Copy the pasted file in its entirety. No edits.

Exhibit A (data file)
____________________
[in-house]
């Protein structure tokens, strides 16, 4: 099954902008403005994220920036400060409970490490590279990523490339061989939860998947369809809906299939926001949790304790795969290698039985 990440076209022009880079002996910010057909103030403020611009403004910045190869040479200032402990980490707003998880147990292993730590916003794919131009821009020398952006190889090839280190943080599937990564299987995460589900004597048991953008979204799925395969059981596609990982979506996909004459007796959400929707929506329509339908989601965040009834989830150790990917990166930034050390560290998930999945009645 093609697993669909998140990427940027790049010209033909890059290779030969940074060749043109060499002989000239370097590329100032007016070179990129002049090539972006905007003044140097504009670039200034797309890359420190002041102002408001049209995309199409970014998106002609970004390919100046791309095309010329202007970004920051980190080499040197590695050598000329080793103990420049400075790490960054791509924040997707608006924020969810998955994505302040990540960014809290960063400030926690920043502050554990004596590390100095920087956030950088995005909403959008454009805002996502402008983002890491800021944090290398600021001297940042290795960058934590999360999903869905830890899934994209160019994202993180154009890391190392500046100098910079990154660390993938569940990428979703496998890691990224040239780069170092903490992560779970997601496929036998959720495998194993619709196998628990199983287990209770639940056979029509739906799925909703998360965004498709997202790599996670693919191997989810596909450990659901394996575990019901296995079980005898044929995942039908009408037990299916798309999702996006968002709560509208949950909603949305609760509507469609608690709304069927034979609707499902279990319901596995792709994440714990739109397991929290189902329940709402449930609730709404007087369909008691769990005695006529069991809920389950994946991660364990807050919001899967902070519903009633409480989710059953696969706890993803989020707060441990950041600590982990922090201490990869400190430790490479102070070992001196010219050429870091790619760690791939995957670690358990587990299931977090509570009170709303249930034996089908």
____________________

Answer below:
[in-house]
């Protein structure tokens, strides 16, 4: 099954902008403005994220920036400060409970490490590279990523490339061989939860998947369809809906299939926001949790304790795969290698039985 990440076209022009880079002996910010057909103030403020611009403004910045190869040479200032402990980490707003998880147990292993730590916003794919131009821009020398952006190889090839280190943080599937990564299987995460589900004597048991953008979204799925395969059981596609990982979506996909004459007796959400929707929506329509339908989601965040009834989830150790990917990166930034050390560290998930999945009645 093609697993669909998140990427940027790049010209033909890059290779030969940074060749043109060499002989000239370097590329100032007016070179990129002049090539972006905007003044140097504009670039200034797309890359420190002041102002408001049209995309199409970014998106002609970004390919100046791309095309010329202007970004920051980190080499040197590695050598000329080793103990420049400075790490960054791509924040997707608006924020969810998955994505302040990540960014809290960063400030926690920043502050554990004596590390100095920087956030950088995005909403959008454009805002996502402008983002890491800021944090290398600021001297940042290795960058934590999360999903869905830890899934994209160019994202993180154009890391190392500046100098910079990154660390993938569940990428979703496998890691990224040239780069170092903490992560779970997601496929036998959720495998194993619709196998628990199983287990209770639940056979029509739906799925909703998360965004498709997202790599996670693919191997989810596909450990659901394996575990019901296995079980005898044929995942039908009408037990299916798309999702996006968002709560509208949950909603949305609760509507469609608690709304069927034979609707499902279990319901596995792709994440714990739109397991929290189902329940709402449930609730709404007087369909008691769990005695006529069991809920389950994946991660364990807050919001899967902070519903009633409480989710059953696969706890993803989020707060441990950041600590982990922090201490990869400190430790490479102070070992001196010219050429870091790619760690791939995957670690358990587990299931977090509570009170709303249930034996089908």